Many states have two major cities. California has Los Angeles and San Francisco. Missouri has St. Louis and Kansas City. Tennessee has Nashville and Memphis. And in most cases, the cities are quite different historically, economically and culturally.
A glance at Nevada’s two major cities, Reno and Las Vegas, might suggest an anomaly — that they are, in fact, quite similar. But in a new book, longtime UNLV history professor Gene Moehring argues that this is not the case.
In Reno, Las Vegas, and the Strip: A Tale of Three Cities (University of Nevada Press), Moehring compares and contrasts the development histories of Reno and Las Vegas to explain how and why Las Vegas surpassed Reno to become the nation’s undisputed gambling capital.
There are several reasons, most of them rooted in an underlying cultural distinction: Reno saw rapid growth as hurting quality of life, while Las Vegas saw rapid growth as improving quality of life. Moehring quotes Carl Abbott, a prominent historian of the urban West, to the effect that Reno saw its community more as a “residential environment” while Las Vegas saw itself more as an “economic machine.”
Over the years, Reno politicians and residents have battled the growth forces much more aggressively than has happened in Las Vegas. The result has been slower and more labored development of Reno’s gambling and tourism infrastructure. And while Reno studied, cogitated and fought, Las Vegas bulldozed, built and populated what has become a valley of megaresorts and 2 million people.
Certainly, Reno’s predominant “managed growth” mindset has left some pondering how things could have gone differently for the Truckee Meadows. If it had embraced a sprawling casino strip of its own, outside the cramped downtown, perhaps its resort industry could have grown bigger and more competitive. If local battles had not delayed the construction of Interstate 80 by several years, perhaps it could have drawn more tourists. If it had built hotel rooms and convention facilities sooner, maybe it would have kept pace with Las Vegas.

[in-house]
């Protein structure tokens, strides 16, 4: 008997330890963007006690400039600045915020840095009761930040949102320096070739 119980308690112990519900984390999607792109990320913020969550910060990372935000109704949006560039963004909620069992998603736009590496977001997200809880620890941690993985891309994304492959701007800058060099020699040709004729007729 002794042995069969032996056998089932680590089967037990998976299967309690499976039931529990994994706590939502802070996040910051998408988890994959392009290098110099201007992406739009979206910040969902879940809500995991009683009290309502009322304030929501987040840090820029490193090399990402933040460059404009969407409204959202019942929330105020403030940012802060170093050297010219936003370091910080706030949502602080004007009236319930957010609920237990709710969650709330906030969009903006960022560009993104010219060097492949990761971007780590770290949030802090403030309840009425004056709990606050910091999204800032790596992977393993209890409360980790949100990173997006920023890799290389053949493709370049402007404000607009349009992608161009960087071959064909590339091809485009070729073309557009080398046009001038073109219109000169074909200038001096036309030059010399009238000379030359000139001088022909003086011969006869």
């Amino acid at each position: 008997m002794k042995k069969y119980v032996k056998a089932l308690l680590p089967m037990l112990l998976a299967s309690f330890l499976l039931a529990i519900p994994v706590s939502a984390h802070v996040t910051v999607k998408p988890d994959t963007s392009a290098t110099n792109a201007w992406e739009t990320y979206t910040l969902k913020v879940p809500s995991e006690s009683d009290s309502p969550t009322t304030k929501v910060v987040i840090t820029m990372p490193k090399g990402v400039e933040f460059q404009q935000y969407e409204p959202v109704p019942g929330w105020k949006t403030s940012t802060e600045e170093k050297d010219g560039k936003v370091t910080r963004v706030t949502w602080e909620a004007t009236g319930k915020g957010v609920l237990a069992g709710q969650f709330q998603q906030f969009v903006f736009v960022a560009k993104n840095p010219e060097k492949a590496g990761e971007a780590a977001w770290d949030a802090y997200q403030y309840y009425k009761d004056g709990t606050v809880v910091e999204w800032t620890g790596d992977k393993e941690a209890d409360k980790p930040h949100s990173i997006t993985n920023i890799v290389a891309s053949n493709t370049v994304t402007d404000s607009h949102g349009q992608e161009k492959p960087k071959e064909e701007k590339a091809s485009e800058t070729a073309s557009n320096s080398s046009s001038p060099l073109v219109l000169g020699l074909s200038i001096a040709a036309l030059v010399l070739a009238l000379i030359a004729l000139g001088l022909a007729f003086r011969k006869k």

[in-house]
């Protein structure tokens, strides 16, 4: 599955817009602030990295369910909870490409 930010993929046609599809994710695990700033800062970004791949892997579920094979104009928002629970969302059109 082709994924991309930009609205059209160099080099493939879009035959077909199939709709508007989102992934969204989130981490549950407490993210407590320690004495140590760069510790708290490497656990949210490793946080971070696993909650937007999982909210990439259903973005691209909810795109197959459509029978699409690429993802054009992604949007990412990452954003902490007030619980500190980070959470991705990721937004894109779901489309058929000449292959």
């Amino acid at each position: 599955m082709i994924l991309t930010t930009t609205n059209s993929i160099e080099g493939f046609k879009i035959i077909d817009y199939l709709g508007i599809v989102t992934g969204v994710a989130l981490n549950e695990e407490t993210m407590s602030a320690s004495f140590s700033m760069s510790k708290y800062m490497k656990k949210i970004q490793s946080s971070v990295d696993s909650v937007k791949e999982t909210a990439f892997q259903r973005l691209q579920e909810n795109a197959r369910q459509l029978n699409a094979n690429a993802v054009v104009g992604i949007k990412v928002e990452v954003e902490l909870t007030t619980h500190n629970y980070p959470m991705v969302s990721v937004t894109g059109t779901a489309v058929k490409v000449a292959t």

“The missed opportunities are probably what upset Reno-area boosters such as Jud Allen the most,” Moehring writes. “Whereas Las Vegas gamers exploited every chance that came along, much like a wily card player in a game of gin rummy, Reno’s leaders missed their share of opportunities.”
For example, in the late 1970s, Disney developed an elaborate proposal to build a wilderness theme park in the Sierra. The project likely would have attracted thousands of families for outdoor adventures, and Reno would have been the main economic beneficiary. Government agencies and environmentalists opposed the project, but Reno officials did little to advocate for it.
Of course, most Reno residents are unlikely to perseverate on questions of what could have been, because they never wanted their city to become more like Las Vegas. Reno has always been more concerned about its reputation than Las Vegas. Buttressed by a history and identity that long preceded Nevada’s legalization of gambling in 1931, its residents never wanted to live in a “sin city” or grow into a metropolis.
Despite their differences, Reno and Las Vegas have mirrored each other recently in the area of downtown revitalization. Both cities have seen considerable success by mining the opportunity in remnants of their railroad origins.
In Las Vegas, the city took over Union Pacific’s abandoned 61-acre rail yard. An array of businesses and cultural institutions has sprung up in what is now called Symphony Park, highlighted by the Smith Center for the Performing Arts.
In Reno, the catalyst was the massive ReTRAC project. A huge two-mile trench was dug so that trains could move through the downtown area without interfering with street-level business. As an added benefit, the project created 120 acres of land for new downtown development.
Reno also has taken much better advantage of its greatest asset: the Truckee River. Where once the city turned its back on the river coursing through the central city, the Truckee today is an integral part of the downtown experience. Swimming, kayaking and fishing are popular summertime pursuits at the Truckee River Whitewater Park, which is surrounded by restaurants, shops, art galleries and theaters.
In the wake of the Great Recession, both Las Vegas and Reno are seeking a more diversified economy. Reno has had more success thus far, attracting substantial investments by tech industry leaders such as Apple and Tesla. But if history is any guide, when Las Vegas gets its chances to diversify, it will do so on a larger scale than Reno could imagine — or desire.